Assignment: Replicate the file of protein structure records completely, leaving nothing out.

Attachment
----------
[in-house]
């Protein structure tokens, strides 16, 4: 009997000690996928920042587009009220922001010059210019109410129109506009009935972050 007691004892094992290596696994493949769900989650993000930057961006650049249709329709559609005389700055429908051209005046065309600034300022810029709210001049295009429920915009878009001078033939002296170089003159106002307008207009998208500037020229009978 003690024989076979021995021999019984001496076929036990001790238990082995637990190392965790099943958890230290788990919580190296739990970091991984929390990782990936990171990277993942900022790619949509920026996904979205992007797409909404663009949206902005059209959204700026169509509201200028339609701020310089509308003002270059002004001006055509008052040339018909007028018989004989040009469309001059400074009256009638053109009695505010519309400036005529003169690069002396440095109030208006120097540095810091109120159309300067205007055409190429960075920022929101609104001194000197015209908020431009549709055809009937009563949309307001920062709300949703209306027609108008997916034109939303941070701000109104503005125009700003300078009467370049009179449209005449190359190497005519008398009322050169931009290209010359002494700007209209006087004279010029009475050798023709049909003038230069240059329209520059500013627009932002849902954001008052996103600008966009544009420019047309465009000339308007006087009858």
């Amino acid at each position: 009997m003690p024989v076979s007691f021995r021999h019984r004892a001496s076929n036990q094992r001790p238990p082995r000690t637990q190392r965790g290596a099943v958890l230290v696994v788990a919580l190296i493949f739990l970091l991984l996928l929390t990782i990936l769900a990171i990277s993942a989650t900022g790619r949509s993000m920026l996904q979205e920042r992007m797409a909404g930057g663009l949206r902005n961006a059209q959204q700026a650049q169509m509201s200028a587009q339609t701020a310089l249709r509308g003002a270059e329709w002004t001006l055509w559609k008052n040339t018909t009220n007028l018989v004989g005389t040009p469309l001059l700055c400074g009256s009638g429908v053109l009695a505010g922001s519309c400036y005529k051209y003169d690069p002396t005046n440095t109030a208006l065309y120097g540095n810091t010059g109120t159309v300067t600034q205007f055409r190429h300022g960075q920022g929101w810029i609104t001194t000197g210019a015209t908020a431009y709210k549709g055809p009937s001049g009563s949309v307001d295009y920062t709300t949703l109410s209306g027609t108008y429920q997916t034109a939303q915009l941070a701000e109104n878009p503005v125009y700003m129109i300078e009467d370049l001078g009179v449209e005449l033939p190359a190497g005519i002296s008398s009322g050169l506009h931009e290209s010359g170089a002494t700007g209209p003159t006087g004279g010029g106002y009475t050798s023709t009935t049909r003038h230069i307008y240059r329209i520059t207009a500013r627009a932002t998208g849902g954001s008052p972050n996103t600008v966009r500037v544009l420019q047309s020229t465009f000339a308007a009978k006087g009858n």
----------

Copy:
[in-house]
């Protein structure tokens, strides 16, 4: 009997000690996928920042587009009220922001010059210019109410129109506009009935972050 007691004892094992290596696994493949769900989650993000930057961006650049249709329709559609005389700055429908051209005046065309600034300022810029709210001049295009429920915009878009001078033939002296170089003159106002307008207009998208500037020229009978 003690024989076979021995021999019984001496076929036990001790238990082995637990190392965790099943958890230290788990919580190296739990970091991984929390990782990936990171990277993942900022790619949509920026996904979205992007797409909404663009949206902005059209959204700026169509509201200028339609701020310089509308003002270059002004001006055509008052040339018909007028018989004989040009469309001059400074009256009638053109009695505010519309400036005529003169690069002396440095109030208006120097540095810091109120159309300067205007055409190429960075920022929101609104001194000197015209908020431009549709055809009937009563949309307001920062709300949703209306027609108008997916034109939303941070701000109104503005125009700003300078009467370049009179449209005449190359190497005519008398009322050169931009290209010359002494700007209209006087004279010029009475050798023709049909003038230069240059329209520059500013627009932002849902954001008052996103600008966009544009420019047309465009000339308007006087009858």
């Amino acid at each position: 009997m003690p024989v076979s007691f021995r021999h019984r004892a001496s076929n036990q094992r001790p238990p082995r000690t637990q190392r965790g290596a099943v958890l230290v696994v788990a919580l190296i493949f739990l970091l991984l996928l929390t990782i990936l769900a990171i990277s993942a989650t900022g790619r949509s993000m920026l996904q979205e920042r992007m797409a909404g930057g663009l949206r902005n961006a059209q959204q700026a650049q169509m509201s200028a587009q339609t701020a310089l249709r509308g003002a270059e329709w002004t001006l055509w559609k008052n040339t018909t009220n007028l018989v004989g005389t040009p469309l001059l700055c400074g009256s009638g429908v053109l009695a505010g922001s519309c400036y005529k051209y003169d690069p002396t005046n440095t109030a208006l065309y120097g540095n810091t010059g109120t159309v300067t600034q205007f055409r190429h300022g960075q920022g929101w810029i609104t001194t000197g210019a015209t908020a431009y709210k549709g055809p009937s001049g009563s949309v307001d295009y920062t709300t949703l109410s209306g027609t108008y429920q997916t034109a939303q915009l941070a701000e109104n878009p503005v125009y700003m129109i300078e009467d370049l001078g009179v449209e005449l033939p190359a190497g005519i002296s008398s009322g050169l506009h931009e290209s010359g170089a002494t700007g209209p003159t006087g004279g010029g106002y009475t050798s023709t009935t049909r003038h230069i307008y240059r329209i520059t207009a500013r627009a932002t998208g849902g954001s008052p972050n996103t600008v966009r500037v544009l420019q047309s020229t465009f000339a308007a009978k006087g009858n």